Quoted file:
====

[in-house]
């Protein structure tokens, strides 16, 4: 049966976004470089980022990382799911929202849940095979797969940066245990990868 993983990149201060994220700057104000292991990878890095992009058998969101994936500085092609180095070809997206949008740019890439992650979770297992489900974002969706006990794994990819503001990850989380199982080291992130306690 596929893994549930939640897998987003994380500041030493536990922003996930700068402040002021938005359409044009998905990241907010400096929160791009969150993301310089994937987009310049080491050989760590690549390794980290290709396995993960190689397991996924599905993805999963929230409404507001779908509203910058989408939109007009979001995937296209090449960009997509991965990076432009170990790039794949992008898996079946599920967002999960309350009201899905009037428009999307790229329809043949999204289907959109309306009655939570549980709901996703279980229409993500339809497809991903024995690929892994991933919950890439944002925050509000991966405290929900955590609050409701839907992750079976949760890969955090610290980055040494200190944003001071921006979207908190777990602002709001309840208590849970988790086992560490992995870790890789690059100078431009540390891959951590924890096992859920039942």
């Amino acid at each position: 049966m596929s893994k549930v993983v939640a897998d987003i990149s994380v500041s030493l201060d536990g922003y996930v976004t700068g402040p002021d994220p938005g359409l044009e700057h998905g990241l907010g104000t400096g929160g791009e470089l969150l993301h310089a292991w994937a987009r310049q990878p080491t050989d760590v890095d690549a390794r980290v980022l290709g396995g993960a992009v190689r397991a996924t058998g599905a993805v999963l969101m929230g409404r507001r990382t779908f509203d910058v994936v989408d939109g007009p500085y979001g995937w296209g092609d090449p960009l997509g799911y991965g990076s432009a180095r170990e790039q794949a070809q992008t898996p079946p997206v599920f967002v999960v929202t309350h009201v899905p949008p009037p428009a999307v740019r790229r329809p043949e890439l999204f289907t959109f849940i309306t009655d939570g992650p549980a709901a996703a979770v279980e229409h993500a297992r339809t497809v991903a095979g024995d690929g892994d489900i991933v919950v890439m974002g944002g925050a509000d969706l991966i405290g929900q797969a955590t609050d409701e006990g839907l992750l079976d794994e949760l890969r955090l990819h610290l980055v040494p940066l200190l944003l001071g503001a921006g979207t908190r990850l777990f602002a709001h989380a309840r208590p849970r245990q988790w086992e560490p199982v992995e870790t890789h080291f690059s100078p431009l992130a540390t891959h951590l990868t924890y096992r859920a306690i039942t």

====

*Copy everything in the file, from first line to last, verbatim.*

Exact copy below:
[in-house]
């Protein structure tokens, strides 16, 4: 049966976004470089980022990382799911929202849940095979797969940066245990990868 993983990149201060994220700057104000292991990878890095992009058998969101994936500085092609180095070809997206949008740019890439992650979770297992489900974002969706006990794994990819503001990850989380199982080291992130306690 596929893994549930939640897998987003994380500041030493536990922003996930700068402040002021938005359409044009998905990241907010400096929160791009969150993301310089994937987009310049080491050989760590690549390794980290290709396995993960190689397991996924599905993805999963929230409404507001779908509203910058989408939109007009979001995937296209090449960009997509991965990076432009170990790039794949992008898996079946599920967002999960309350009201899905009037428009999307790229329809043949999204289907959109309306009655939570549980709901996703279980229409993500339809497809991903024995690929892994991933919950890439944002925050509000991966405290929900955590609050409701839907992750079976949760890969955090610290980055040494200190944003001071921006979207908190777990602002709001309840208590849970988790086992560490992995870790890789690059100078431009540390891959951590924890096992859920039942």
């Amino acid at each position: 049966m596929s893994k549930v993983v939640a897998d987003i990149s994380v500041s030493l201060d536990g922003y996930v976004t700068g402040p002021d994220p938005g359409l044009e700057h998905g990241l907010g104000t400096g929160g791009e470089l969150l993301h310089a292991w994937a987009r310049q990878p080491t050989d760590v890095d690549a390794r980290v980022l290709g396995g993960a992009v190689r397991a996924t058998g599905a993805v999963l969101m929230g409404r507001r990382t779908f509203d910058v994936v989408d939109g007009p500085y979001g995937w296209g092609d090449p960009l997509g799911y991965g990076s432009a180095r170990e790039q794949a070809q992008t898996p079946p997206v599920f967002v999960v929202t309350h009201v899905p949008p009037p428009a999307v740019r790229r329809p043949e890439l999204f289907t959109f849940i309306t009655d939570g992650p549980a709901a996703a979770v279980e229409h993500a297992r339809t497809v991903a095979g024995d690929g892994d489900i991933v919950v890439m974002g944002g925050a509000d969706l991966i405290g929900q797969a955590t609050d409701e006990g839907l992750l079976d794994e949760l890969r955090l990819h610290l980055v040494p940066l200190l944003l001071g503001a921006g979207t908190r990850l777990f602002a709001h989380a309840r208590p849970r245990q988790w086992e560490p199982v992995e870790t890789h080291f690059s100078p431009l992130a540390t891959h951590l990868t924890y096992r859920a306690i039942t």